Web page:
Here at No Film School, we've been talking about Avid's free version of Media Composer for a couple years. First announced in 2015, the trimmed-down version, dubbed Media Composer First, is aimed at "aspiring video professionals, video enthusiasts, and students" as a way to introduce them to the Avid environment. Finally, it is now available for download. 

"People using Media Composer First are going to get the full Avid editing experience, but in a way that is more approachable than ever before​."

At NAB 2017, Avid keyed in on some of its features, including 4 video tracks and 8 audio tracks, a simplified user interface, and bin support. No Film School reached out to Matt Feury, Director of Product and Segment Marketing for Pro Video at Avid, to find out more about its inception and functionality. 

No Film School: Media Composer First was teased a few years ago. Obviously, development and research takes its toll on the calendar, but what was the biggest obstacle in getting this release out?

Matt Feury: There wasn’t any one obstacle in particular. It was more the realization that for Media Composer First to succeed, it needed to be more than just a stripped-down Media Composer that we offered up for free. Media Composer has been refined for almost 30 years by professional editors all over the world. It’s a really deep and powerful toolset—one that can be a little intimidating for new users. 

Since announcing our plans for Media Composer First back in 2015, we’ve been working hard to take what has become the gold standard in Hollywood and make it appropriate for someone just starting out. And that’s a lot more work than just turning things off in the codebase. But I think it was well worth the effort. People using Media Composer First are going to get the full Avid editing experience, but in a way that is more approachable than ever before.

NFS: What type of codec/resolution can it import?

Feury: It can link to anything (UHD, 4K, etc.) and can encode all of the same codecs that Media Composer can encode, with the exception of DNxHR. First can only create SD or HD rasters, however, so anything with a raster greater than HD will need to be reframed using FrameFlex.

NFS: And on the export side?

Feury: Export is a QuickTime Movie either H.264 or DNxHD of HD raster (1920x1080) 59.94fps.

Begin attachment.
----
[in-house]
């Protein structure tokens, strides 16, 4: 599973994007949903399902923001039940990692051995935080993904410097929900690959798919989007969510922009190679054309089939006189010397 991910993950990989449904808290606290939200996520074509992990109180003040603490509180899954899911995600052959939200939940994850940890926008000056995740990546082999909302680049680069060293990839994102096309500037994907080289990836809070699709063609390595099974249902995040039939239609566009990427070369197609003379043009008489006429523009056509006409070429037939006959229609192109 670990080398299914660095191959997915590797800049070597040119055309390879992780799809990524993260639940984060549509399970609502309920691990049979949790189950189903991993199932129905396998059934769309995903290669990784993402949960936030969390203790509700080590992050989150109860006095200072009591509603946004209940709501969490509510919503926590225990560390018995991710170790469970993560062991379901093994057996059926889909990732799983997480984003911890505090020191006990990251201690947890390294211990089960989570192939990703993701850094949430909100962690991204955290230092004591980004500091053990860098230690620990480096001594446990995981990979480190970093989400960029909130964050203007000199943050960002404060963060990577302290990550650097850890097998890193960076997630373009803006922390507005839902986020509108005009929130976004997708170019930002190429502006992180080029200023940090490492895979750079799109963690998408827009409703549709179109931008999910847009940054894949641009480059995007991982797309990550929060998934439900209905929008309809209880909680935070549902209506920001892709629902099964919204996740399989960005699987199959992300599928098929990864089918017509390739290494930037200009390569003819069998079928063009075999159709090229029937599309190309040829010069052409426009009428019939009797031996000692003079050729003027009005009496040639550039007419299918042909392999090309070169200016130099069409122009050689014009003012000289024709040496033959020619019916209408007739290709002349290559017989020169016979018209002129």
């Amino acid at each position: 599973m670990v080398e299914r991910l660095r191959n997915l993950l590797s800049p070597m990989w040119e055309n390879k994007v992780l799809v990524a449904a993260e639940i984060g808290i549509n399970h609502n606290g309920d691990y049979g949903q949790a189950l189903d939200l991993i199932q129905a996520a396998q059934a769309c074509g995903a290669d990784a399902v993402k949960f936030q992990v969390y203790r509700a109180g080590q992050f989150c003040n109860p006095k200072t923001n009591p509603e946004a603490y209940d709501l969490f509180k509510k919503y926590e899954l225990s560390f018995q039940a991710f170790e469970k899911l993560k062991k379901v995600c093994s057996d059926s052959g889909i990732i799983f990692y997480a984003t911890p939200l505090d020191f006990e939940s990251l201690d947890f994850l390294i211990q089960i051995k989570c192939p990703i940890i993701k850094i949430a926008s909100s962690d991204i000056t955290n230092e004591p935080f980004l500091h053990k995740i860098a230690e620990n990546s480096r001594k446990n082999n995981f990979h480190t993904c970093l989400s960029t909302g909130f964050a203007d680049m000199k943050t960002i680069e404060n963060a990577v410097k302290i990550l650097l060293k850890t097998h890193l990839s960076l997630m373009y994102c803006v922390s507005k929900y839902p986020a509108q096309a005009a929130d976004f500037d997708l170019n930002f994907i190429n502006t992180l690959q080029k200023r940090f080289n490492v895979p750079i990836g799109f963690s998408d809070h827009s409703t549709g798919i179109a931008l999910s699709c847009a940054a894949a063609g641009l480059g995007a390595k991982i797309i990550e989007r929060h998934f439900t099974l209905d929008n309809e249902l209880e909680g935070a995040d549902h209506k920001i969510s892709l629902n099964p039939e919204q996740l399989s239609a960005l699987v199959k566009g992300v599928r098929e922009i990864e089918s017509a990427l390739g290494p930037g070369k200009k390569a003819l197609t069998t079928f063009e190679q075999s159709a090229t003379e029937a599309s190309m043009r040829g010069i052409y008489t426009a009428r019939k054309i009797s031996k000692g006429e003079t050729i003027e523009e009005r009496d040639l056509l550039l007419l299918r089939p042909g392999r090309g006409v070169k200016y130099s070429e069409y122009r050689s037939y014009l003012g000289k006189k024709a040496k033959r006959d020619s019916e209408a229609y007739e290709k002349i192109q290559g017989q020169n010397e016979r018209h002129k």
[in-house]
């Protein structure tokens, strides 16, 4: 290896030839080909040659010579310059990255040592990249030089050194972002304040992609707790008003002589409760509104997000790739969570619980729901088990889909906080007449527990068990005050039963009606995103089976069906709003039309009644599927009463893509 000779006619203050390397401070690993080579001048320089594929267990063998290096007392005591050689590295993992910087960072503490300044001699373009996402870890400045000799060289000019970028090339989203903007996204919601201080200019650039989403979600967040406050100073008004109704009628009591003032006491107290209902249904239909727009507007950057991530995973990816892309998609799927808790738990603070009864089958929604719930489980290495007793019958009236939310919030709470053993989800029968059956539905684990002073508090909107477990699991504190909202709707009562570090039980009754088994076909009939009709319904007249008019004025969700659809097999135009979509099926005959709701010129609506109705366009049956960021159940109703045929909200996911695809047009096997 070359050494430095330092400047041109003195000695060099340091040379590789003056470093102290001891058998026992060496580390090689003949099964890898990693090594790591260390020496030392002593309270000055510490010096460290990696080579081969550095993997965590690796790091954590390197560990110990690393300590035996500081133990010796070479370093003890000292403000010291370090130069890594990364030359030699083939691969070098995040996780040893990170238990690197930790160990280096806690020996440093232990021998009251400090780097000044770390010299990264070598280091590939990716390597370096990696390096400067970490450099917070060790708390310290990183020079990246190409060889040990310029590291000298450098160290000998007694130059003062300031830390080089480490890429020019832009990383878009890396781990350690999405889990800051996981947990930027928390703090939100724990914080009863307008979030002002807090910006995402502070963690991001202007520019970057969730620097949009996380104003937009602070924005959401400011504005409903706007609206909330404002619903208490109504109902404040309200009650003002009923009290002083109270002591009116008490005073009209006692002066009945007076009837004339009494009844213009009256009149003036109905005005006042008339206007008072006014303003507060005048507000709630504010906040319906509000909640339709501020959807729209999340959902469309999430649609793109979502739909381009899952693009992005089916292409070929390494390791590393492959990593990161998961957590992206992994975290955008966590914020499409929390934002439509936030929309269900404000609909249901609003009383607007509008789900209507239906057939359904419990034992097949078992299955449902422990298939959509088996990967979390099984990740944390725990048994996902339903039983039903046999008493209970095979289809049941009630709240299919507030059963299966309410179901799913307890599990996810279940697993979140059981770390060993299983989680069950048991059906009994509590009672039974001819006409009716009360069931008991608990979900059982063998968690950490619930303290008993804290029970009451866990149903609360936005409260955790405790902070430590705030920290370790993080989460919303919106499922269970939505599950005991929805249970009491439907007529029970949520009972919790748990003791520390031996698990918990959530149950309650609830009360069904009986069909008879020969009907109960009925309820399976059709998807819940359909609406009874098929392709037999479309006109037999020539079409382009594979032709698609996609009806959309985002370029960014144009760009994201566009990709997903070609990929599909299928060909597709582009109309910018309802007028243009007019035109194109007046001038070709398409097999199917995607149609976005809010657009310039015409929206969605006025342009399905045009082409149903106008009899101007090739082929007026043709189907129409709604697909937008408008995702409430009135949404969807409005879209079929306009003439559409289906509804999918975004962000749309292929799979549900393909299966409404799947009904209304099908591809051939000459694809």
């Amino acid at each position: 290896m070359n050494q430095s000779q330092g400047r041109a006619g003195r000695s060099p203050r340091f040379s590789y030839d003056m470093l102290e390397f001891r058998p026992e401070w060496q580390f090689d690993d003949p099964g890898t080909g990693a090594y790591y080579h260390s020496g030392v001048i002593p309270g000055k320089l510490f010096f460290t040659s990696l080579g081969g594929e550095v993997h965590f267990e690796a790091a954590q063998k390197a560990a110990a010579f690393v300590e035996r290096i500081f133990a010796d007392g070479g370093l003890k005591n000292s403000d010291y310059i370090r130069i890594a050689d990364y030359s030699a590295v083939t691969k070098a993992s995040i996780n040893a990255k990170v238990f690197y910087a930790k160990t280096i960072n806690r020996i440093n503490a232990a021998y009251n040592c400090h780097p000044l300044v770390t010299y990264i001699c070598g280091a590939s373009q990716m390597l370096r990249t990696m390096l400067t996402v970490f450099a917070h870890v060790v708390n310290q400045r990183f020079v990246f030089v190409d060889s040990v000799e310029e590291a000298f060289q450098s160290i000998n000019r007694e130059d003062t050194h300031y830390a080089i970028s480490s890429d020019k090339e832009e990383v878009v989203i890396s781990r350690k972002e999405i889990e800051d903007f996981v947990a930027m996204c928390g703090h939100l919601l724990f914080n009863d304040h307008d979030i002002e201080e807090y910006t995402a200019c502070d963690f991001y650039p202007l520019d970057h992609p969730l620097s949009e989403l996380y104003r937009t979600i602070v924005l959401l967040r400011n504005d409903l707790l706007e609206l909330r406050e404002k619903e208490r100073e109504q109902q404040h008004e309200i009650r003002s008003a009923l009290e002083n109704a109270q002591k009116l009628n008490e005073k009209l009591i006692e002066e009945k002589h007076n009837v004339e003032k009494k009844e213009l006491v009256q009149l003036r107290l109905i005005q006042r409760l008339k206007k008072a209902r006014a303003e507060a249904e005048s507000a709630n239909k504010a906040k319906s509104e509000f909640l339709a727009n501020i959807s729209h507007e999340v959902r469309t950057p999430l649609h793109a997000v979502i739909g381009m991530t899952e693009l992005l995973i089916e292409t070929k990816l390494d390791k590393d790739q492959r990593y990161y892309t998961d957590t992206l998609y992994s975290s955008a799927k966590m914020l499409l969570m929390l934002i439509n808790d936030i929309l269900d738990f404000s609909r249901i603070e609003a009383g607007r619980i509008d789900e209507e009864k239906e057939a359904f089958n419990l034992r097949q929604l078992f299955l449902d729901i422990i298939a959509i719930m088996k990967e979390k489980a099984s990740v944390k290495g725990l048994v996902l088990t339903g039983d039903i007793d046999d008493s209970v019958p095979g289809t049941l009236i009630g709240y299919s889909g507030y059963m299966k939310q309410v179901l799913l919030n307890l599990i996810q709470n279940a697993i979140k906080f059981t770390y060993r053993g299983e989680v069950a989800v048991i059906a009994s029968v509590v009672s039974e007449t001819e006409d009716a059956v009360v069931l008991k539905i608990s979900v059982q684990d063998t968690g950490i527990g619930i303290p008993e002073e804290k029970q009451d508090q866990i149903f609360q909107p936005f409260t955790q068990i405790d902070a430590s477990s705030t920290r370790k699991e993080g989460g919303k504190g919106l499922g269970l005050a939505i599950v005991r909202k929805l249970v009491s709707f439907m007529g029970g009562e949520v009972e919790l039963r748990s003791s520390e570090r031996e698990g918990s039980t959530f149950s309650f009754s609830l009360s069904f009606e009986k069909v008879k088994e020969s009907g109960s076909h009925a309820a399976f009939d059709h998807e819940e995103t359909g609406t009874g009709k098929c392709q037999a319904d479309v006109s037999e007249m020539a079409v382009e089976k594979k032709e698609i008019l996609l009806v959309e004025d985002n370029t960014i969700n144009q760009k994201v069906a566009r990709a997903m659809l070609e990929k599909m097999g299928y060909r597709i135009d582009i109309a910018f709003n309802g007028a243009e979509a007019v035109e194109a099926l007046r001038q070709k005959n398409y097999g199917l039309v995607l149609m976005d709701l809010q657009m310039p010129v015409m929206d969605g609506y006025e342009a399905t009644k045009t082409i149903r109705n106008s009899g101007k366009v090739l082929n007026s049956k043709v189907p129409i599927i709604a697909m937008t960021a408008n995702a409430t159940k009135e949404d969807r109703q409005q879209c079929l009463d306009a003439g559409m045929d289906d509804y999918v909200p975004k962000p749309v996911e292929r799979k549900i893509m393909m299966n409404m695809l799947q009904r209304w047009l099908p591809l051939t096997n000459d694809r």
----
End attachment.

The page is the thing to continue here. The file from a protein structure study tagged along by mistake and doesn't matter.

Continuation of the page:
NFS: Can you export to any video container other than QuickTime?

Feury: Not at this time. You can export QuickTime Movie to your desktop or you can also publish directly to YouTube, Facebook, and Vimeo. 

NFS: Will Media Composer First play well with H.265/HEVC out of the box?

Feury: No.

NFS: What kind of editing tools are included?

Feury: Since one of the big points in making Media Composer First was to give beginners a fun way to learn Avid editing, the timeline functionality was something that we wanted to keep as faithful as possible between Media Composer First and Media Composer. We’ve been showing Media Composer First to Hollywood film and TV editors and they all asked the same question: “What isn't in Media Composer First? This works just like my Media Composer." Other than the track limitations, I can’t think of anything else off the top of my head that would distinguish the editing model of MC First from Media Composer.

NFS: That's really great to hear. As of now, Media Composer First projects do not open in Media Composer. When do you think this functionality will be added?

Feury: While we do intend to allow First projects to be opened in Media Composer in the future. We are still investigating the circumstances and workflows that require such functionality. Based on these findings (which we’re gathering from customer requests, beta feedback, and eventually Media Composer First users), we’ll develop a method for migrating projects that makes the most sense both technically and practically. We do not have an ETA for this functionality yet.

NFS: Is there any simplified communication between Media Composer First and Pro Tools First projects?

Feury: For now, users will need to export .wav from Pro Tools First and import into Media Composer First. We’re investigating more integrated workflows via Cloud Collaboration in the future.

NFS: Speaking of, when do you think Cloud Collaboration will be included for Media Composer First?

Feury: Later this year or early next year.

NFS: Avid Studio for iPad was once a free alternative editing app to iMovie and later sold to Pinnacle Studio. Do you see First parlaying into another app for Avid?

Feury: That’s certainly a possibility, but there are no plans for that right now. Media Composer First is worth considering if you're new to editing or even a seasoned vet on other NLE platforms. Knowing the Avid environment and understanding the way it works will only aid in advancing your skills as a filmmaker. As with most software related products and companies, Avid will gauge the community's response from this release and offer future updates for better performance. 


  • Free (email required to download)
  • 4 Video Tracks
  • 8 Audio Tracks
  • Export either Quicktime Movie H.264 or DNxHD of HD raster (1080x1920) 59.94fps.
  • Can link to any media (4K, UHD, HD, etc) 
  • Projects can have up to 5 bins

You can now download the free software here (or compare each version here). Avid has also included a set of tutorials, starting with Episode 1